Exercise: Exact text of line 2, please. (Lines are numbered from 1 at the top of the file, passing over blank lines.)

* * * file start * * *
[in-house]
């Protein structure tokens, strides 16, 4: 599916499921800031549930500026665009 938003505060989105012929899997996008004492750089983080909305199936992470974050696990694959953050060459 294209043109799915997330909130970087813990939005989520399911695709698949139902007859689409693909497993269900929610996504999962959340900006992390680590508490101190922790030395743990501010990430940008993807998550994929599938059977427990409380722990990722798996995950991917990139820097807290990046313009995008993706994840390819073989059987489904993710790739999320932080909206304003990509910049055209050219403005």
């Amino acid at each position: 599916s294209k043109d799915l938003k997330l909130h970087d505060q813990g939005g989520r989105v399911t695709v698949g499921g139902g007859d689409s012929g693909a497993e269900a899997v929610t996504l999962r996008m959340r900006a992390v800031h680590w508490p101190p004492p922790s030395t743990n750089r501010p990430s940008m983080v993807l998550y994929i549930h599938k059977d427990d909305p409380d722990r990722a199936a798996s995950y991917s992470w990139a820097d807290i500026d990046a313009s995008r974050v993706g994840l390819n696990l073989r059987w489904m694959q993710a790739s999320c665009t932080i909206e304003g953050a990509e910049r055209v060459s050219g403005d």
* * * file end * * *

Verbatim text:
């Protein structure tokens, strides 16, 4: 599916499921800031549930500026665009 938003505060989105012929899997996008004492750089983080909305199936992470974050696990694959953050060459 294209043109799915997330909130970087813990939005989520399911695709698949139902007859689409693909497993269900929610996504999962959340900006992390680590508490101190922790030395743990501010990430940008993807998550994929599938059977427990409380722990990722798996995950991917990139820097807290990046313009995008993706994840390819073989059987489904993710790739999320932080909206304003990509910049055209050219403005």